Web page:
Whether it’s the latest season of Stranger Things or an out-of-control cable bill, there are plenty of reasons to add some streaming to your TV diet.
In fact, it’s getting harder and harder to watch TV without streaming. 2018 marked the first year that there were more scripted original TV shows on streaming services than broadcast and basic cable. A recent Deloitte study also found that more U.S. consumers now subscribe to a streaming service than a traditional pay TV subscription.
If you haven’t already hopped on the streaming bandwagon, the options can feel a little overwhelming. (By some counts, there are more than 200 streaming services to choose from in the U.S.) In some cases, you may even be asking, what is streaming? Here’s what you need to know.
Everything you need to start streaming
While streaming TV can seem like a complicated endeavor, you probably already have everything you need right in your home. Even if you don’t, you shouldn’t need to spend more than $50 to get set up.
A happy streaming experience starts with your internet connection. In our guide to internet speeds, we recommend a few different minimums for various types of streaming:
- To stream videos in standard definition (SD), at least 3 Mbps is recommended.
- To stream videos in high definition (HD), at least 5 Mbps is recommended.
- To stream videos in HDR or 4K, at least 25 Mbps is recommended.
Not sure what type of streaming you’ll be doing? There’s a good chance it’s HD.
Standard-definition resolution is a dinosaur at this point. The last time a TV show broadcast in SD was 2014, and most TVs started being manufactured in HD instead of SD around 2009, when the FCC mandated that all TV signals be transmitted digitally.
Today, SD TVs are no longer produced, and Netflix is the only major streaming service to even offer an SD plan — mostly as a way to promote its lower starting price.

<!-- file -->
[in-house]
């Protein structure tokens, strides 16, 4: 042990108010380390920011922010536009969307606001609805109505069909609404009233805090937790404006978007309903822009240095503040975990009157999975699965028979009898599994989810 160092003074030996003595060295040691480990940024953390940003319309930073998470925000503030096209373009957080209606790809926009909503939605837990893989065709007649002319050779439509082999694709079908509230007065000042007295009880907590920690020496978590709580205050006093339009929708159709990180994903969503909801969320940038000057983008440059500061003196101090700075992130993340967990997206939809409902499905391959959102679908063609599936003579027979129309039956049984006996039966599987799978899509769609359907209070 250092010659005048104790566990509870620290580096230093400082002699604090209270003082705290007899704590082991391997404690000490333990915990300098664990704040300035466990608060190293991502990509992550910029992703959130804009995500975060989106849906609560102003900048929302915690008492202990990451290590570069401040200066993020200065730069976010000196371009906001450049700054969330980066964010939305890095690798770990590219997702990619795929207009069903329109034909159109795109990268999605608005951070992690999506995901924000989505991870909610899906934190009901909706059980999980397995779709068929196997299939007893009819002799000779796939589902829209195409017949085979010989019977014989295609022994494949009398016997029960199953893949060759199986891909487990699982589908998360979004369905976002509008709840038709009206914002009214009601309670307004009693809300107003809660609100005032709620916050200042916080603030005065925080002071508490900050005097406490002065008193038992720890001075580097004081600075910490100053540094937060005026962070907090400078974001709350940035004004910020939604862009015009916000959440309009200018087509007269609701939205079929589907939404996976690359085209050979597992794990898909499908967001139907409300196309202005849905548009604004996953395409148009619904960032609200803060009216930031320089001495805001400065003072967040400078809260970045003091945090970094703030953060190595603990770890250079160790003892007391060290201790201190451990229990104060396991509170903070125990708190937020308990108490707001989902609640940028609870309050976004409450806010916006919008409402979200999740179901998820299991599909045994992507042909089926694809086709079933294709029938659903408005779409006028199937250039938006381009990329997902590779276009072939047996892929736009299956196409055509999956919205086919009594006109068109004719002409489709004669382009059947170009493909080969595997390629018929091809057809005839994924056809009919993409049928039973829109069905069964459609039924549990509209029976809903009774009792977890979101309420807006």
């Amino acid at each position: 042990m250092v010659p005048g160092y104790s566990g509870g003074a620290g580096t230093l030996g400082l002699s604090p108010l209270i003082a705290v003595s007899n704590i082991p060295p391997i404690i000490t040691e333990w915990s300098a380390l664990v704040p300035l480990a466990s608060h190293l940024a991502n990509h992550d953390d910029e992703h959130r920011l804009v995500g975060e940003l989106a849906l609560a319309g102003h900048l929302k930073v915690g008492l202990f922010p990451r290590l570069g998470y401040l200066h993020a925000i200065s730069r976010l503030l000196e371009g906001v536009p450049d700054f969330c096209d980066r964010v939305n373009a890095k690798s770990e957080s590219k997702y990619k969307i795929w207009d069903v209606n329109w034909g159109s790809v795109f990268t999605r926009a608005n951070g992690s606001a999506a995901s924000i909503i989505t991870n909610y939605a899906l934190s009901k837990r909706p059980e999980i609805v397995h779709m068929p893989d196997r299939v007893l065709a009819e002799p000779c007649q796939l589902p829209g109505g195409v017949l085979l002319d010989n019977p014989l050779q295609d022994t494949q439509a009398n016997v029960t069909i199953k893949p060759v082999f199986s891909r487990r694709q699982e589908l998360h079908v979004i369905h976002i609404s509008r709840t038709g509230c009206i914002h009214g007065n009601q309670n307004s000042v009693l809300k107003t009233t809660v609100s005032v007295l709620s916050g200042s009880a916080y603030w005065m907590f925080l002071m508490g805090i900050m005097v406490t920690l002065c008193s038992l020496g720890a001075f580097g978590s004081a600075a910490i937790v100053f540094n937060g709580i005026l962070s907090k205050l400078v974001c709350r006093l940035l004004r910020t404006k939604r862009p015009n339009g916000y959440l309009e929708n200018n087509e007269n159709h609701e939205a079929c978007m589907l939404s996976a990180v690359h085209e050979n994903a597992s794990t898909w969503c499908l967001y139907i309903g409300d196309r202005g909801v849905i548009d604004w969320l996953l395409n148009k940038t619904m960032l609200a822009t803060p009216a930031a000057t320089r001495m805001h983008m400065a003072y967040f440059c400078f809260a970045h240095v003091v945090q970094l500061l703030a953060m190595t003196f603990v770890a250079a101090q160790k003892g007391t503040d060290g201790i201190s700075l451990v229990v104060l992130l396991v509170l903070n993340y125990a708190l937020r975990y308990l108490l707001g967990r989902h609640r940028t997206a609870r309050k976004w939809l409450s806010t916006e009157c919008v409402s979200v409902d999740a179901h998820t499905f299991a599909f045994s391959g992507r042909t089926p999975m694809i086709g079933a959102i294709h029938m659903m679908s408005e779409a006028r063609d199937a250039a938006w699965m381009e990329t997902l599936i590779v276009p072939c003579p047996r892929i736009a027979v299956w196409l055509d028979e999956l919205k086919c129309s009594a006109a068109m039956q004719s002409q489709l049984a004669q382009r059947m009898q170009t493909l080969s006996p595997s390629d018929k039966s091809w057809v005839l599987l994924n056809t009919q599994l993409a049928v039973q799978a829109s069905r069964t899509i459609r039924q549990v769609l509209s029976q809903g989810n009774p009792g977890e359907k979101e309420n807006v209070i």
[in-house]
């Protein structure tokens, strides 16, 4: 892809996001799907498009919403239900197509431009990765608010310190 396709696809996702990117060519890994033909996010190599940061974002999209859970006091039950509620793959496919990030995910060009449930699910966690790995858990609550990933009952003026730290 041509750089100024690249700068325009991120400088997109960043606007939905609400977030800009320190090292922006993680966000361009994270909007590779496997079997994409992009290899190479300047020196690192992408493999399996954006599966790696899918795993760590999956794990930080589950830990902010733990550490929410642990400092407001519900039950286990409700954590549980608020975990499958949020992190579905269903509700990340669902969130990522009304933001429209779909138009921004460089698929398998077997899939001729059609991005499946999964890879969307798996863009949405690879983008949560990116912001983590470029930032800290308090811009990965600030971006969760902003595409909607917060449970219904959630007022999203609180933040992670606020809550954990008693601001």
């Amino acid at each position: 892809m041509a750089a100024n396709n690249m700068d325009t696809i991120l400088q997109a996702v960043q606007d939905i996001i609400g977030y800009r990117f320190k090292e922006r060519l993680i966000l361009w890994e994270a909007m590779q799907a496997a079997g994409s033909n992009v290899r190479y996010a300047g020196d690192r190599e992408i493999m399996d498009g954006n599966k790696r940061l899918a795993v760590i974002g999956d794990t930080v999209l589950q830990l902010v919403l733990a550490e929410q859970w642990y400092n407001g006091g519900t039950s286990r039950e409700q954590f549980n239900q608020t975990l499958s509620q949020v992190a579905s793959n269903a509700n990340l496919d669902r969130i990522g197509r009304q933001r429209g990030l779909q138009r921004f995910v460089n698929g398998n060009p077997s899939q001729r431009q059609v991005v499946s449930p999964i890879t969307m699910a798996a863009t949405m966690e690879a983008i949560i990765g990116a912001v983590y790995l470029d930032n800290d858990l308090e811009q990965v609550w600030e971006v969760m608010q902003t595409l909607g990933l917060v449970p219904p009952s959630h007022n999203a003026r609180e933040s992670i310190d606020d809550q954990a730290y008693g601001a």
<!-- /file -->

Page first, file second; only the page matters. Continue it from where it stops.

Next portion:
4K TVs exist at the opposite end of the spectrum: they produce the best picture money can buy, and as such, they put a lot more stress on your internet connection.
Most TVs fall into the HD category right now. You should aim for at least 5 Mbps of download speeds, but that number will need to go up even higher if more than one device is connected at a time.
Streaming device, smart TV or gaming console
Once you have a fast enough internet connection, you’ll need a way to access streaming services on your TV. There are three common ways to do this:
- Streaming devices like Roku and Amazon Fire TV cost around $40, plug into your TV’s HDMI port and give you access to every streaming service imaginable. The breadth of streaming apps available is the main draw; while your smart TV might not have HBO Now built-in, for example, every major streaming device does. They also provide an easy-to-navigate interface and the ability to search for titles across every streaming service. For more on choosing the right device, check out our guide here.
- Smart TVs are the most popular way for Americans to access streaming services, with over 27% using this method. If you’ve bought a TV in the past 10 years, chances are it’s considered “smart” — that is, it connects to the internet and has streaming apps built-in. Unfortunately, it might not have every app you want and there’s often no way to add new ones.
- Gaming consoles are another popular method of streaming, but it’s really a secondary use. If you don’t already have one, it’s not worth spending the $300+ just to stream video.
Should I get a streaming device if I already have a smart TV?
There are two major advantages to using a streaming device over the built-in options on your smart TV: You’ll get access to more streaming services and a more user-friendly interface and search system.
Most smart TVs come with a handful of streaming apps pre-installed, and you might not be able to add any more beyond that. If you want to catch up on the final season of Game of Thrones, say, but HBO Now isn’t on your TV, you’d be out of luck.
Streaming devices also provide a better ecosystem for all of your streaming apps. They make it easier to navigate back and forth between services, and allow you to search for titles across every app available on the device.